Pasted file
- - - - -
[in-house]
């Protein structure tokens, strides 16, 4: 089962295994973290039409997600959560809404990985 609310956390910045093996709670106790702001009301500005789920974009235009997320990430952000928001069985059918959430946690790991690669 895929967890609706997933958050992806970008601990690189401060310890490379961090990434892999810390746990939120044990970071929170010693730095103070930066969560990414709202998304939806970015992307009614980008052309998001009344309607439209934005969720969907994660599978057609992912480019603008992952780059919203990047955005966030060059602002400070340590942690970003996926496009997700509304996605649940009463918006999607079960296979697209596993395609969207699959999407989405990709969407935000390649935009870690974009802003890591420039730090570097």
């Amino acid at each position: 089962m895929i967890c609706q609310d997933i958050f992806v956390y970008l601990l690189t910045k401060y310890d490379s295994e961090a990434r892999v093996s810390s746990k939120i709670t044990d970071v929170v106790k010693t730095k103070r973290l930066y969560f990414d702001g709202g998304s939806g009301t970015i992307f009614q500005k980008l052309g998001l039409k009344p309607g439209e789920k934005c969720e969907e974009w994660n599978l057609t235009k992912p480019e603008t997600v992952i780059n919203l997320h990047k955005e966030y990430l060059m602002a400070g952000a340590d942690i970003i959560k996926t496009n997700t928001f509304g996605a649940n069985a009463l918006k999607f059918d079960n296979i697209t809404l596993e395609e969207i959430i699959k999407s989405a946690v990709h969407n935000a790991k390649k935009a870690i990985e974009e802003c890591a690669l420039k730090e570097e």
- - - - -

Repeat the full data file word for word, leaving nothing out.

[in-house]
């Protein structure tokens, strides 16, 4: 089962295994973290039409997600959560809404990985 609310956390910045093996709670106790702001009301500005789920974009235009997320990430952000928001069985059918959430946690790991690669 895929967890609706997933958050992806970008601990690189401060310890490379961090990434892999810390746990939120044990970071929170010693730095103070930066969560990414709202998304939806970015992307009614980008052309998001009344309607439209934005969720969907994660599978057609992912480019603008992952780059919203990047955005966030060059602002400070340590942690970003996926496009997700509304996605649940009463918006999607079960296979697209596993395609969207699959999407989405990709969407935000390649935009870690974009802003890591420039730090570097």
């Amino acid at each position: 089962m895929i967890c609706q609310d997933i958050f992806v956390y970008l601990l690189t910045k401060y310890d490379s295994e961090a990434r892999v093996s810390s746990k939120i709670t044990d970071v929170v106790k010693t730095k103070r973290l930066y969560f990414d702001g709202g998304s939806g009301t970015i992307f009614q500005k980008l052309g998001l039409k009344p309607g439209e789920k934005c969720e969907e974009w994660n599978l057609t235009k992912p480019e603008t997600v992952i780059n919203l997320h990047k955005e966030y990430l060059m602002a400070g952000a340590d942690i970003i959560k996926t496009n997700t928001f509304g996605a649940n069985a009463l918006k999607f059918d079960n296979i697209t809404l596993e395609e969207i959430i699959k999407s989405a946690v990709h969407n935000a790991k390649k935009a870690i990985e974009e802003c890591a690669l420039k730090e570097e």